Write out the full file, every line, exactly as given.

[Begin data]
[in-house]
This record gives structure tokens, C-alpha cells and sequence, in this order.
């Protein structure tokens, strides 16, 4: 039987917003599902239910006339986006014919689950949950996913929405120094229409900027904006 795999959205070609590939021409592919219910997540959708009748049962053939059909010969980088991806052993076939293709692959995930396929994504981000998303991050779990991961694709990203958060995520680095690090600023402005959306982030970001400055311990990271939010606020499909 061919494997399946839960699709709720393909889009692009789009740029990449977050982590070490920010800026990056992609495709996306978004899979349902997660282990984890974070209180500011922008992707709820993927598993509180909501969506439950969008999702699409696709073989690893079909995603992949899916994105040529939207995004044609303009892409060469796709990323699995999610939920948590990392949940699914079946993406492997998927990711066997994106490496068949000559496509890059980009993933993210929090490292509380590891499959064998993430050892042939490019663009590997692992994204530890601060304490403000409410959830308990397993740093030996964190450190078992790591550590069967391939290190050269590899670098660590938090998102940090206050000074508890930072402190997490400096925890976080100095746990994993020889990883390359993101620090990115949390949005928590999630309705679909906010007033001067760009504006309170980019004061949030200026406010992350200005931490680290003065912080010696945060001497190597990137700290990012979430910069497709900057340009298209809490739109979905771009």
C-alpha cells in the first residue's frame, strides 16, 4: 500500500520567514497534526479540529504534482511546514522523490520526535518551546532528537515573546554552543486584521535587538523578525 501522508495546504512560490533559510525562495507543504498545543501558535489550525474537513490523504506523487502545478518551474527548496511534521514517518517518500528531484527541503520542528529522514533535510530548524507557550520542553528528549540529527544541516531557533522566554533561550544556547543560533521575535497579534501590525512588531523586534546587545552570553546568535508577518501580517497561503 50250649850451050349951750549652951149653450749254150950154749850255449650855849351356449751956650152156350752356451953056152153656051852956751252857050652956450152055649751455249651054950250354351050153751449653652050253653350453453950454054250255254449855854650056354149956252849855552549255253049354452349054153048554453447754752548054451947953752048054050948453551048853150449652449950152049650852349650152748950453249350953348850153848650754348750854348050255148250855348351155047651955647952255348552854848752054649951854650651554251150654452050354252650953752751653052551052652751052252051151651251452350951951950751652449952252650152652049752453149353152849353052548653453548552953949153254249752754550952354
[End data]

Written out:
[in-house]
This record gives structure tokens, C-alpha cells and sequence, in this order.
């Protein structure tokens, strides 16, 4: 039987917003599902239910006339986006014919689950949950996913929405120094229409900027904006 795999959205070609590939021409592919219910997540959708009748049962053939059909010969980088991806052993076939293709692959995930396929994504981000998303991050779990991961694709990203958060995520680095690090600023402005959306982030970001400055311990990271939010606020499909 061919494997399946839960699709709720393909889009692009789009740029990449977050982590070490920010800026990056992609495709996306978004899979349902997660282990984890974070209180500011922008992707709820993927598993509180909501969506439950969008999702699409696709073989690893079909995603992949899916994105040529939207995004044609303009892409060469796709990323699995999610939920948590990392949940699914079946993406492997998927990711066997994106490496068949000559496509890059980009993933993210929090490292509380590891499959064998993430050892042939490019663009590997692992994204530890601060304490403000409410959830308990397993740093030996964190450190078992790591550590069967391939290190050269590899670098660590938090998102940090206050000074508890930072402190997490400096925890976080100095746990994993020889990883390359993101620090990115949390949005928590999630309705679909906010007033001067760009504006309170980019004061949030200026406010992350200005931490680290003065912080010696945060001497190597990137700290990012979430910069497709900057340009298209809490739109979905771009």
C-alpha cells in the first residue's frame, strides 16, 4: 500500500520567514497534526479540529504534482511546514522523490520526535518551546532528537515573546554552543486584521535587538523578525 501522508495546504512560490533559510525562495507543504498545543501558535489550525474537513490523504506523487502545478518551474527548496511534521514517518517518500528531484527541503520542528529522514533535510530548524507557550520542553528528549540529527544541516531557533522566554533561550544556547543560533521575535497579534501590525512588531523586534546587545552570553546568535508577518501580517497561503 50250649850451050349951750549652951149653450749254150950154749850255449650855849351356449751956650152156350752356451953056152153656051852956751252857050652956450152055649751455249651054950250354351050153751449653652050253653350453453950454054250255254449855854650056354149956252849855552549255253049354452349054153048554453447754752548054451947953752048054050948453551048853150449652449950152049650852349650152748950453249350953348850153848650754348750854348050255148250855348351155047651955647952255348552854848752054649951854650651554251150654452050354252650953752751653052551052652751052252051151651251452350951951950751652449952252650152652049752453149353152849353052548653453548552953949153254249752754550952354